2. Playing in 4/4 time (BC-103)

Topic Progress:

In order to describe when to play something in a piece of music, we need some kind of system. If we look back at our Bob Dylan example, we did this by counting to four (and tapping our foot), and by playing chords on the first and third count. We then repeated this counting technique throughout the song, to allow us to keep track of our chord progressions.

GD
1 ………. 2 ………. 3 ………. 4
AmAm
1 ………. 2 ………. 3 ………. 4
GD
1 ………. 2 ………. 3 ………. 4
CC
1 ………. 2 ………. 3 ………. 4
etc…

In music, we would call each count (i.e. each tap of the foot) a beat, and each complete count of four a measure, as shown below:

In our current example we have four beats (1, 2, 3, 4) to each measure – this is called 4/4 time, and is the most common timing in rock, blues and pop music.

Strumming in 4/4 time with Downstrokes

When we practiced our strumming, we did this on the one and three beat, e.g:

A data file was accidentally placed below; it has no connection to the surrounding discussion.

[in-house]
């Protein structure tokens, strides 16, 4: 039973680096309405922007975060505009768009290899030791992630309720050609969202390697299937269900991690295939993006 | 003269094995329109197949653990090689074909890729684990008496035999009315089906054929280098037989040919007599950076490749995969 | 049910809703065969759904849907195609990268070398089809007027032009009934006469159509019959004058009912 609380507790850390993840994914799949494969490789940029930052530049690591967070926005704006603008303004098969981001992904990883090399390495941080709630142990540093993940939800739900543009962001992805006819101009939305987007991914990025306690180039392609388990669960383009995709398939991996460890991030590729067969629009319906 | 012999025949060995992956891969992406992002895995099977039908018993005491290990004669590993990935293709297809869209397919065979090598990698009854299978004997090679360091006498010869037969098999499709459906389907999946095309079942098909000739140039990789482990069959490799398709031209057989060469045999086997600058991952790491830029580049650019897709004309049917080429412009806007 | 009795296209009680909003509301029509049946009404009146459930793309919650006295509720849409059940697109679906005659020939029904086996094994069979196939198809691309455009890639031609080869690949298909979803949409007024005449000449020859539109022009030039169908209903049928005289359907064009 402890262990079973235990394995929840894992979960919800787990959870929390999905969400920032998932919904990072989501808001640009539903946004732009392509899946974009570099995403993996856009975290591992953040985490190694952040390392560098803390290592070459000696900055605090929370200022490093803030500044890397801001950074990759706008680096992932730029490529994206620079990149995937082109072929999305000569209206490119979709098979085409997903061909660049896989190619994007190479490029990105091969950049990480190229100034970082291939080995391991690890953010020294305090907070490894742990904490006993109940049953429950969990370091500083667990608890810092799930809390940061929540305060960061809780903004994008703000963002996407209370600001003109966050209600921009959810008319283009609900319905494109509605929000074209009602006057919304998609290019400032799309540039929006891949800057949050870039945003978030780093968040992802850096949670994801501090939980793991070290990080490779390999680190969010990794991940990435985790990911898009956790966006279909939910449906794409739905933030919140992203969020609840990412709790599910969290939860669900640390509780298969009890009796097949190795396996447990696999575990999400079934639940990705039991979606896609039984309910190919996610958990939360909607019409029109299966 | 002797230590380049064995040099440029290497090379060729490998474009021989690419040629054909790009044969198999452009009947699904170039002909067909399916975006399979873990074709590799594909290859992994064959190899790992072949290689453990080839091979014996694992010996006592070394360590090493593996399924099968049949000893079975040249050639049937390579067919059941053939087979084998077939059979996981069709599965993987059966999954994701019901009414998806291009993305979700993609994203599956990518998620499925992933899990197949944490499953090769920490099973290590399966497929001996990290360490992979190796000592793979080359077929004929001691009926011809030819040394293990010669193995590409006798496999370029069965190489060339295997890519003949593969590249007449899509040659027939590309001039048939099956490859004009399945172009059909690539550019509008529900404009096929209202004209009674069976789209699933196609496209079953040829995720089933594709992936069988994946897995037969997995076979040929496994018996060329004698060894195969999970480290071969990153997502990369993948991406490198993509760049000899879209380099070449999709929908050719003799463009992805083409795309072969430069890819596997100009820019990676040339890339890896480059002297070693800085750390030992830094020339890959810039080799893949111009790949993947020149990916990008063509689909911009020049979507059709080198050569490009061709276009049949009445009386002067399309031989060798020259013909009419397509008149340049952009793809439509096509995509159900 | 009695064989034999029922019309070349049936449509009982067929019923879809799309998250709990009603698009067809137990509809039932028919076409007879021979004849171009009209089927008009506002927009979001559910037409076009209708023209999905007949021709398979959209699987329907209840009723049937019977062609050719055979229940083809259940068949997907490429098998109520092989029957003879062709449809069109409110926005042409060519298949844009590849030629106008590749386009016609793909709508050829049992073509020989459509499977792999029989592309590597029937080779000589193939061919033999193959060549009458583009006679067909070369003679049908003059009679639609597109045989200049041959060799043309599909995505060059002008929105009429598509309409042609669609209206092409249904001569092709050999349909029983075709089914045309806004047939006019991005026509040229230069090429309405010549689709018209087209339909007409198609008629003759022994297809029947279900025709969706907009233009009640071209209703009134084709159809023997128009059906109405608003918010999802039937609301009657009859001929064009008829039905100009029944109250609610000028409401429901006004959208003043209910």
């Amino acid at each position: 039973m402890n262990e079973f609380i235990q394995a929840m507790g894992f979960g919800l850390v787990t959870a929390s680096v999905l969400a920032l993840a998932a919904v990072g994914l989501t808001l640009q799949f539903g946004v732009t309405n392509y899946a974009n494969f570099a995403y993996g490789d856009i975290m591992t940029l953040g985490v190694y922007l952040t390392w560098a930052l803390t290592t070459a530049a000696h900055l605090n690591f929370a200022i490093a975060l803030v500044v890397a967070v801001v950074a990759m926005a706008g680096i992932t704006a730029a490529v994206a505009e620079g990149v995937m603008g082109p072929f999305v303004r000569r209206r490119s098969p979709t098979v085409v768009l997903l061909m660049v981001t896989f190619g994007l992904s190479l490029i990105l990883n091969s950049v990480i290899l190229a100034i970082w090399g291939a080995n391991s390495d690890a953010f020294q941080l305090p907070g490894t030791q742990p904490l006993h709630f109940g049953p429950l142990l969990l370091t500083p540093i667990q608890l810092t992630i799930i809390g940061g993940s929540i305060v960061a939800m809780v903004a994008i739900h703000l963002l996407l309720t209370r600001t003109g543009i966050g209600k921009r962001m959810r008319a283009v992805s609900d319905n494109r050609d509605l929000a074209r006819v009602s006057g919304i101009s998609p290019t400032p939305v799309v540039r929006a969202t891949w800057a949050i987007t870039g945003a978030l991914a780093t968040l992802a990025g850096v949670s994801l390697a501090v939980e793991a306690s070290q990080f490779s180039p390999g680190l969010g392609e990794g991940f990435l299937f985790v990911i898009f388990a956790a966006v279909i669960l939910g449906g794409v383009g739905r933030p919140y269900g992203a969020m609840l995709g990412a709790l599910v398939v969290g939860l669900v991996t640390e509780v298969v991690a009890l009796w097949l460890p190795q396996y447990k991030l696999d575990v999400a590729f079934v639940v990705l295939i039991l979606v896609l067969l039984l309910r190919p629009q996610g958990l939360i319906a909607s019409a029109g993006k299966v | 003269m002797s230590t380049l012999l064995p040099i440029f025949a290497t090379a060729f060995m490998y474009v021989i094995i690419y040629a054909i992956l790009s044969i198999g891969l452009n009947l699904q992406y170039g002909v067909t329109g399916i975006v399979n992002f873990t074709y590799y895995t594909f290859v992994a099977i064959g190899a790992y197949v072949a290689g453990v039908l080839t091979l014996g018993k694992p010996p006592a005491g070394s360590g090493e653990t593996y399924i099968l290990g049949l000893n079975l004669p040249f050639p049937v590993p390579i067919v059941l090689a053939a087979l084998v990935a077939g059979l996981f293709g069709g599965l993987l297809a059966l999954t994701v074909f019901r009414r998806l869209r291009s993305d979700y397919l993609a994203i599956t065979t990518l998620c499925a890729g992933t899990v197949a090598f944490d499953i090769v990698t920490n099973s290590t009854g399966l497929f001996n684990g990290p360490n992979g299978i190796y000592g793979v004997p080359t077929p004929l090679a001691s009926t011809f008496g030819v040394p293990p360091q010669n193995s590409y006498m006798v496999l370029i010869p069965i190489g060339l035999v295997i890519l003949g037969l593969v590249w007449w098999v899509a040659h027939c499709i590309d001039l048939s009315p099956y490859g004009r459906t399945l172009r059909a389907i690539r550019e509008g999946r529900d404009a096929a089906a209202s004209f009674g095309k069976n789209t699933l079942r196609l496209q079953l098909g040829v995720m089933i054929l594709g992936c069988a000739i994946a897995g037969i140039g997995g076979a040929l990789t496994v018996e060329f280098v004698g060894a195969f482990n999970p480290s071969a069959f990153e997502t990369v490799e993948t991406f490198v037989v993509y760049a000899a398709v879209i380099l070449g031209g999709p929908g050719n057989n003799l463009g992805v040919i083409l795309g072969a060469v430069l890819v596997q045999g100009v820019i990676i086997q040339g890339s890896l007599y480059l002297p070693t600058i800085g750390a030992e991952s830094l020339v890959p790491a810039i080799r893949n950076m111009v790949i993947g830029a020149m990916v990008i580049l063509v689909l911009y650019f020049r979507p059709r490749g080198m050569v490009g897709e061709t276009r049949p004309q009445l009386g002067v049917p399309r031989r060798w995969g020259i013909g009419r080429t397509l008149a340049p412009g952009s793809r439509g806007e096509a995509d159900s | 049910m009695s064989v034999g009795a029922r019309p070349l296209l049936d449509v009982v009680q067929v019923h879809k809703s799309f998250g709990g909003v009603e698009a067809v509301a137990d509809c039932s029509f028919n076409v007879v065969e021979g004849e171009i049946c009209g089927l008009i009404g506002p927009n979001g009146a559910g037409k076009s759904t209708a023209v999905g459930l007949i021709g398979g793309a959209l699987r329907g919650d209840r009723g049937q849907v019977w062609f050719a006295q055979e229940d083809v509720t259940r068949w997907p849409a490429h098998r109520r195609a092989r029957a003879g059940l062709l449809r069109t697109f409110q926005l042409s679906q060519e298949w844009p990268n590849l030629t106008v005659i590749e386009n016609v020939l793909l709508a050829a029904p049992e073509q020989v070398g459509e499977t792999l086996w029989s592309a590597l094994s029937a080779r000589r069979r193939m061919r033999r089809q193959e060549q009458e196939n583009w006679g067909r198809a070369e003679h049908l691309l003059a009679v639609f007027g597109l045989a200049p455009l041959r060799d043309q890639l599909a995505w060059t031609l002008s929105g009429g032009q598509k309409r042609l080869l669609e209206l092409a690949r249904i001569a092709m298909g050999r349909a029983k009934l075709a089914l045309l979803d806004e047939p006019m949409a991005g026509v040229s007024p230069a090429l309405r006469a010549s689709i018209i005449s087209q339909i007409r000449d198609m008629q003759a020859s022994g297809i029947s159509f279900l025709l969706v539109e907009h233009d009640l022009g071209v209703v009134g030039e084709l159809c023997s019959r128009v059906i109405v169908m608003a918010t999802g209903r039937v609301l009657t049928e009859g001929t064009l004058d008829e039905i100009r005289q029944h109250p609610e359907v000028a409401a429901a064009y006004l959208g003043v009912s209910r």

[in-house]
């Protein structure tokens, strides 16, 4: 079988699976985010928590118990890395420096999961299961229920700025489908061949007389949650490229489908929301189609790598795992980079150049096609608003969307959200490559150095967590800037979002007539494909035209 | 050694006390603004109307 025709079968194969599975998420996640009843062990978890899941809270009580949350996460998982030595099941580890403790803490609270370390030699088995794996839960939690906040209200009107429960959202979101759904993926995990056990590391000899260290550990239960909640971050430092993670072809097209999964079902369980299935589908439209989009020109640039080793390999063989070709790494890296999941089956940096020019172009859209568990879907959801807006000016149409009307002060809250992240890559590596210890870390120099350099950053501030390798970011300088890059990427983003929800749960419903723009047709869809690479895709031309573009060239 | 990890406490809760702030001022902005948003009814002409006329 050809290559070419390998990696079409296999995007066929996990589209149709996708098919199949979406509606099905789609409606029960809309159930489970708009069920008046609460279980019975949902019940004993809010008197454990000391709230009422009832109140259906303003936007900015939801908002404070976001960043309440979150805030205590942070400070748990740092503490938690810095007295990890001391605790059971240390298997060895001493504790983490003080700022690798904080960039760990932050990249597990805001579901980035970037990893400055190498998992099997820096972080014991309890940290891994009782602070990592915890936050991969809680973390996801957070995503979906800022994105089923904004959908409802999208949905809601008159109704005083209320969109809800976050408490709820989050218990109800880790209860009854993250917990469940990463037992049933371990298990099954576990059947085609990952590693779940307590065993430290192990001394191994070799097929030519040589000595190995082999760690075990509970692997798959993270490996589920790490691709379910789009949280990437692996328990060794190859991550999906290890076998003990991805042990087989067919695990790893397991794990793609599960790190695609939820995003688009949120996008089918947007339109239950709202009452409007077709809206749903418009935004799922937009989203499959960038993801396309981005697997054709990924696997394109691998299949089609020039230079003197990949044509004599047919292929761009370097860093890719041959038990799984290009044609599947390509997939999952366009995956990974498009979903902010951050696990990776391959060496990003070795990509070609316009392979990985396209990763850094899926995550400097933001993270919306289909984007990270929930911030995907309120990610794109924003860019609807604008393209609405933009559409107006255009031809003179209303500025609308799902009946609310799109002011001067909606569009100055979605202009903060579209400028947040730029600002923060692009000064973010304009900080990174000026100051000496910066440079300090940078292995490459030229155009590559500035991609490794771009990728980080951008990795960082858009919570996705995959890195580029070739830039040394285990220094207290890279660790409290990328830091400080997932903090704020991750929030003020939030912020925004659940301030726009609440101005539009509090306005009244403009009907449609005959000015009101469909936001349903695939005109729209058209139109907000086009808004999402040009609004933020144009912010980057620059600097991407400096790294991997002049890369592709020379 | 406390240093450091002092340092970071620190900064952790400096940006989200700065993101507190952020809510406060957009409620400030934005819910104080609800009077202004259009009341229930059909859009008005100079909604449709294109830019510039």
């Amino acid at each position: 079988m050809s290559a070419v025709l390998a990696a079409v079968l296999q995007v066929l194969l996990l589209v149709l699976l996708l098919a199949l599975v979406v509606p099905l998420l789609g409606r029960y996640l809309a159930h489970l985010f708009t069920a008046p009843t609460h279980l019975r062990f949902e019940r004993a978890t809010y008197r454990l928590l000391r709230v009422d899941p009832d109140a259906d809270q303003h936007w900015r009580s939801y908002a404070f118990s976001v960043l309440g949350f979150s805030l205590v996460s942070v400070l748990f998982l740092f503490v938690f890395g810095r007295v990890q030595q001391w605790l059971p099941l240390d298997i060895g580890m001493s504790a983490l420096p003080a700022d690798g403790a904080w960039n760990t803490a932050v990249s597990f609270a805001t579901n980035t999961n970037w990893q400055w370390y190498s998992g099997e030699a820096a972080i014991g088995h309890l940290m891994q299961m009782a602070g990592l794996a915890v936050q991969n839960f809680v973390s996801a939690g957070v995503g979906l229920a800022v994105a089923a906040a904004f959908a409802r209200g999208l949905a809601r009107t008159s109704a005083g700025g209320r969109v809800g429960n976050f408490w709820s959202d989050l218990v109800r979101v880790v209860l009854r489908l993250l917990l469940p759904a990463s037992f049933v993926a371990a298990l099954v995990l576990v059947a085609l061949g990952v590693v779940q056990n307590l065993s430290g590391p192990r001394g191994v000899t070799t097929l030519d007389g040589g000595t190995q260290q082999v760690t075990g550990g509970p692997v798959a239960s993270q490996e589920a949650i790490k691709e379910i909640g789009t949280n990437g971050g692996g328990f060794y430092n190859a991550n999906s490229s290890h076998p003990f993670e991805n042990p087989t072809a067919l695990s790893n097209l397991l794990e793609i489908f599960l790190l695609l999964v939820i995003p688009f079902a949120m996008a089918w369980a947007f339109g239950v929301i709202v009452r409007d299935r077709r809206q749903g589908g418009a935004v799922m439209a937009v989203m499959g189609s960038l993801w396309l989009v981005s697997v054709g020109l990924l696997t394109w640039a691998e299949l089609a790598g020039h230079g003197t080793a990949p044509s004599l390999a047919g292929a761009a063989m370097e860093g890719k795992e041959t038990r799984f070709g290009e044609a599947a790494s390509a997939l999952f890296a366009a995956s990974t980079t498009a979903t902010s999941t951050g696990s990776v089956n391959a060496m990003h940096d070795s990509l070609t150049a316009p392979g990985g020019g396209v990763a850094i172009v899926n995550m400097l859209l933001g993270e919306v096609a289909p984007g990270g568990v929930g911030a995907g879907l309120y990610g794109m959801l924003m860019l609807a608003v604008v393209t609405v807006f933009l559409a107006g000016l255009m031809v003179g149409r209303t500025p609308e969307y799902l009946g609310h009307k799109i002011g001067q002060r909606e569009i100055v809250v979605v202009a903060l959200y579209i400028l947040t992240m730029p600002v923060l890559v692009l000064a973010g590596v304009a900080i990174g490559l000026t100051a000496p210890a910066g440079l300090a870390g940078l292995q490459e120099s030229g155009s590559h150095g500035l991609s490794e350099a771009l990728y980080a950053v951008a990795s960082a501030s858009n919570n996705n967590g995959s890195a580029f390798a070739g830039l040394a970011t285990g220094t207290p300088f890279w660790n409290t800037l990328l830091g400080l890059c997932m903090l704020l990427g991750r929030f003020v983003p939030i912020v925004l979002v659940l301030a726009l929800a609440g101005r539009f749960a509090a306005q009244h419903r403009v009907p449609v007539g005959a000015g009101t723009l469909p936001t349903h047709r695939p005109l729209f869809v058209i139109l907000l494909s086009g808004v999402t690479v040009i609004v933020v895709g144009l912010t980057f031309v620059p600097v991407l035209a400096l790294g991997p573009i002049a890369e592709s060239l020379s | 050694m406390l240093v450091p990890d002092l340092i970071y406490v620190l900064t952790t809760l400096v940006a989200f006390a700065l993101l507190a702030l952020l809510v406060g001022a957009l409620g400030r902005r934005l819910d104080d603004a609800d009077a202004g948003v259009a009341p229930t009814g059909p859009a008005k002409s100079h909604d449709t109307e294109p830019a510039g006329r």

GD
1 ………. 2 ………. 3 ………. 4
AmAm
1 ………. 2 ………. 3 ………. 4
etc…
 

We could also do this on every beat if we wanted to. Try this now by counting to four and strumming on every count.

GGDD
1 ………. 2 ………. 3 ………. 4
AmAmAmAm
1 ………. 2 ………. 3 ………. 4
etc…
 

When we play like this, we are strumming on the beat, i.e. we strum the chord at the same time as counting a number. Each time we strum the chord on the beat, we do so using a downstroke and the beat is called a down beat. If we were to strum the open strings using a downstroke, we would play all six strings, starting at the low E string and ending at the high E string.

 

Remember, when we play chords, we don’t always play all six of the strings (e.g. a D major):

D:1[D Major]
EADGBE

So when we play a chord using a downstroke, we start on the thickest playable string of the chord, and strum downwards to toward the thinnest playable string. In the case of a D major, we would start our downstroke on the open D string, and end our strum on the high E string:


 

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